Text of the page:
Ozone Action Days are declared on hot, sunny, still days when conditions are most favorable for the accumulation of unhealthy levels of ground-level ozone. Forecasters at the Texas Commission on Environmental Quality (TCEQ) make their forecasts a day in advance. Ozone Action Days are forecasted for many of Texas' larger urban areas - Austin, Beaumont-Port Arthur, Corpus Christi, Dallas-Fort Worth (where it's called an "Air Pollution Watch"), El Paso, Houston-Galveston-Brazoria (where it's called an "Ozone Watch"), San Antonio (where it's called an "Air Quality Health Alert") and Tyler-Longview-Marshall.
What are the Effects of Ozone Pollution?
Exposure to high concentrations of ground-level can cause a variety of respiratory (breathing) problems. Ozone pollution aggravates asthma and can cause respiratory infections. Ozone pollution adversely impacts plant life, reducing crop yields and killing trees.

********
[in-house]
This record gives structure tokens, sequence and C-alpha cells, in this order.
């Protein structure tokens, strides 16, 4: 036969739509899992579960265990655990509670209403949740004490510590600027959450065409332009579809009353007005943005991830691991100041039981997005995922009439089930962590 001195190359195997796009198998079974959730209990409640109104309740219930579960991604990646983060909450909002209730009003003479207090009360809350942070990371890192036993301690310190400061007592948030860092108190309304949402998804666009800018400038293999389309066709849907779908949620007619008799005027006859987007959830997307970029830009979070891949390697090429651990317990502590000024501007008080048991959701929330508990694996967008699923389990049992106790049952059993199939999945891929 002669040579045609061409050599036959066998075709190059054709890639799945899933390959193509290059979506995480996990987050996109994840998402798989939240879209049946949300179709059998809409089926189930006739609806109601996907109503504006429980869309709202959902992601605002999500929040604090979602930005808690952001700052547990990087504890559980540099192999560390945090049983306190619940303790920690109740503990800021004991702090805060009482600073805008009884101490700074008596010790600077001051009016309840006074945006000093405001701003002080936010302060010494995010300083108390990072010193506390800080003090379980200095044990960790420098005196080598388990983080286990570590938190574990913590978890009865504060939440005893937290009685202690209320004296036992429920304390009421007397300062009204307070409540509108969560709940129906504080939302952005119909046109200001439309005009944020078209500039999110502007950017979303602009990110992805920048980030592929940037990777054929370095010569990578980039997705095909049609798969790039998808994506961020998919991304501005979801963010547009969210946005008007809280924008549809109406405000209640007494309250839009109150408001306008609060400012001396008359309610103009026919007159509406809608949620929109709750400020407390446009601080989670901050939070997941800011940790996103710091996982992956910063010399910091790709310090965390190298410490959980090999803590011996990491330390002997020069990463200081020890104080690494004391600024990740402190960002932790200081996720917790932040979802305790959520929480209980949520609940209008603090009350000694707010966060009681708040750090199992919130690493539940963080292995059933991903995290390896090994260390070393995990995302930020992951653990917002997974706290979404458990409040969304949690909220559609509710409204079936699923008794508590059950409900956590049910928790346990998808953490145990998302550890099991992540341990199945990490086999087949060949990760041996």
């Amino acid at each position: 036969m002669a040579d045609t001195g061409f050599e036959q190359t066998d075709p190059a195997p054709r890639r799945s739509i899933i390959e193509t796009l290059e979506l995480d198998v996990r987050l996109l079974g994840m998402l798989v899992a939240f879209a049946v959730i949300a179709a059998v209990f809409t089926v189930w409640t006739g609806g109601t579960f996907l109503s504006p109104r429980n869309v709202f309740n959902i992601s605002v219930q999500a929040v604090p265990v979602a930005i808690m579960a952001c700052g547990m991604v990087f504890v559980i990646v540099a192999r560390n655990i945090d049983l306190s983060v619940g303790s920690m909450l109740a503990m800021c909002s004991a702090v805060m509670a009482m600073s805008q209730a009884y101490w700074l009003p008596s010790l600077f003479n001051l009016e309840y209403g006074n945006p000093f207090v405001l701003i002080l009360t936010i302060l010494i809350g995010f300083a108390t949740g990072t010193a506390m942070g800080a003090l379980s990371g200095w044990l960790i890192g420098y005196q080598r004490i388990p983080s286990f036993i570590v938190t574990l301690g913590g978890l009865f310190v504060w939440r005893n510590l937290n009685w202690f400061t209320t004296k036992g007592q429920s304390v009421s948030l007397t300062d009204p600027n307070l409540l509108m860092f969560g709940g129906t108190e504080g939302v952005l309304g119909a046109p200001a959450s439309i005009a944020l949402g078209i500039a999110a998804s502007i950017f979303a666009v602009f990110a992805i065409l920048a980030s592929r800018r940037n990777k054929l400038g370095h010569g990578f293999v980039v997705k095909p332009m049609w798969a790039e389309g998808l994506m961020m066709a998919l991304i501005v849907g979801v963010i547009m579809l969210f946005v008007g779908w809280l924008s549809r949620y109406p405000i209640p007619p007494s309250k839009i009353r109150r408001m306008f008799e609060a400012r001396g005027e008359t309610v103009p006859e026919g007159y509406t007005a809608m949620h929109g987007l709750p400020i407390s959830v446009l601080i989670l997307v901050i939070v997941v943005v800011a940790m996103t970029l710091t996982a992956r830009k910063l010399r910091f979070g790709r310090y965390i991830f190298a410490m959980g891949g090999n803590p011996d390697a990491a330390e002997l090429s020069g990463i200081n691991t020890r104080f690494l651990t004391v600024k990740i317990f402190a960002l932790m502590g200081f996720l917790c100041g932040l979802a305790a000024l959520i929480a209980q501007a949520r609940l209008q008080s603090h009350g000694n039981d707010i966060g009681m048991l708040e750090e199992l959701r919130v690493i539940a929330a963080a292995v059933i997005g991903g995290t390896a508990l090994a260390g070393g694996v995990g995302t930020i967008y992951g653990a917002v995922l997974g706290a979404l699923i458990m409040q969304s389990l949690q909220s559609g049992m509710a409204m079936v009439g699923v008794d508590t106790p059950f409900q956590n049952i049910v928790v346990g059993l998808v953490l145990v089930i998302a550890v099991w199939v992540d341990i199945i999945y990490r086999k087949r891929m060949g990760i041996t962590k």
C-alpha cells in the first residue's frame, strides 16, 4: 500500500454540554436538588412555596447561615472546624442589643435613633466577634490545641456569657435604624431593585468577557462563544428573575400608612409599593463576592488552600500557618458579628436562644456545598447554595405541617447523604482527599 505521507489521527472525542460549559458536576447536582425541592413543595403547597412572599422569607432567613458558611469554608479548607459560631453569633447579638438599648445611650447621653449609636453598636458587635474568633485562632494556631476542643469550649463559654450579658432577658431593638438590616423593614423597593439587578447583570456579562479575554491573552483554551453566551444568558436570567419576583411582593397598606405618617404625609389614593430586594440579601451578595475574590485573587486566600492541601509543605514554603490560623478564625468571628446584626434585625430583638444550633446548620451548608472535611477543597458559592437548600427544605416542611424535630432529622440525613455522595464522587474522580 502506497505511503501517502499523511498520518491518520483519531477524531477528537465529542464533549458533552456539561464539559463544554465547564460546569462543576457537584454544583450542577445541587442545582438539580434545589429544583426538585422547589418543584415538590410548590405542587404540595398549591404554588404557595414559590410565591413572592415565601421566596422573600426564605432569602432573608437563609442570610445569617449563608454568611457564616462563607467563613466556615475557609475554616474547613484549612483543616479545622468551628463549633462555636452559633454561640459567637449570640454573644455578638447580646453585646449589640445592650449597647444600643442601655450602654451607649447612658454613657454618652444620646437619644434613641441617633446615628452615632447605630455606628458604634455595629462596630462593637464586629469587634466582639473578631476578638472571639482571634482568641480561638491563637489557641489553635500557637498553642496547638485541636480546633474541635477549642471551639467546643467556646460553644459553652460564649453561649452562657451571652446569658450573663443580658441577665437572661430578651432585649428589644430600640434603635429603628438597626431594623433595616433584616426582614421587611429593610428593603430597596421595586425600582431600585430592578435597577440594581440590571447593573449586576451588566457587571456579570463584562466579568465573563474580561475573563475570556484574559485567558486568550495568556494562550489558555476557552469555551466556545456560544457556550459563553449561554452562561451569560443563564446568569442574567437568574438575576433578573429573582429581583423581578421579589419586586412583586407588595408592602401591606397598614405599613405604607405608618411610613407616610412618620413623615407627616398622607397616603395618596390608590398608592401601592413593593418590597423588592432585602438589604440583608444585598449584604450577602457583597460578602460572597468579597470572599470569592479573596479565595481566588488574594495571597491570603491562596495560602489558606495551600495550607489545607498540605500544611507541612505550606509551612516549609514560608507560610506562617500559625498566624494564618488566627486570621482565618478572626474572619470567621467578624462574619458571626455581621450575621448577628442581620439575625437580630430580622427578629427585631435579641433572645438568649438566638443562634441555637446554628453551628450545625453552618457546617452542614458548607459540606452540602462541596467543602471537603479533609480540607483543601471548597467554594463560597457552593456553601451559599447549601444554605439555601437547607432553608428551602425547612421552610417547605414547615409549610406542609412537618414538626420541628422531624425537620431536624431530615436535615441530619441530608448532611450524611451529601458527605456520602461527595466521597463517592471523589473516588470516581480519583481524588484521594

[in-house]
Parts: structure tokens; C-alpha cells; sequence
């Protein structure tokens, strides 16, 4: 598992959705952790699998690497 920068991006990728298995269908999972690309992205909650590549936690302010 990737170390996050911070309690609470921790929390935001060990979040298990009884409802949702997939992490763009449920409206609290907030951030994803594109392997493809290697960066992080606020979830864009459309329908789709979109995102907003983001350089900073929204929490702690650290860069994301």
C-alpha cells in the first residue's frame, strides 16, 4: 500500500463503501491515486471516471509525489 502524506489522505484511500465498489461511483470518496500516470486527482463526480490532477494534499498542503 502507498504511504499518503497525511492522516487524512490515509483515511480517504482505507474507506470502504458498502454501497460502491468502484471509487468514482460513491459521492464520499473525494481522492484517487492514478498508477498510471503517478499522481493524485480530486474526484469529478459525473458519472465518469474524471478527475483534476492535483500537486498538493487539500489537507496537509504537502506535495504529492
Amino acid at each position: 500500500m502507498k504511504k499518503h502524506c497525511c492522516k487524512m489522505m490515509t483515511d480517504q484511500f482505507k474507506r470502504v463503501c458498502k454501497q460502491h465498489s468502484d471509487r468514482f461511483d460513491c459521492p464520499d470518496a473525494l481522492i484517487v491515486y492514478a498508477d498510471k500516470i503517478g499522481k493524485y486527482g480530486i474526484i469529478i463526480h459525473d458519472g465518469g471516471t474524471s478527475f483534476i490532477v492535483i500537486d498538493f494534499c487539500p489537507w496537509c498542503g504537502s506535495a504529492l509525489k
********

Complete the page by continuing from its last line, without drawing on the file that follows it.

Why is it Important to take "Action" on Ozone Action Days?
Besides the adverse effects of ozone pollution, high levels of ground-level ozone can violate federal air quality standards. Violating these standards can lead to a variety of sanctions. More expensive, reformulated gasoline can be required. Federal highway funds can be withheld, making it more difficult to improve transportation. Emissions inspections can be required for personal vehicles. Cars and trucks can become more expensive because of new emissions equipment.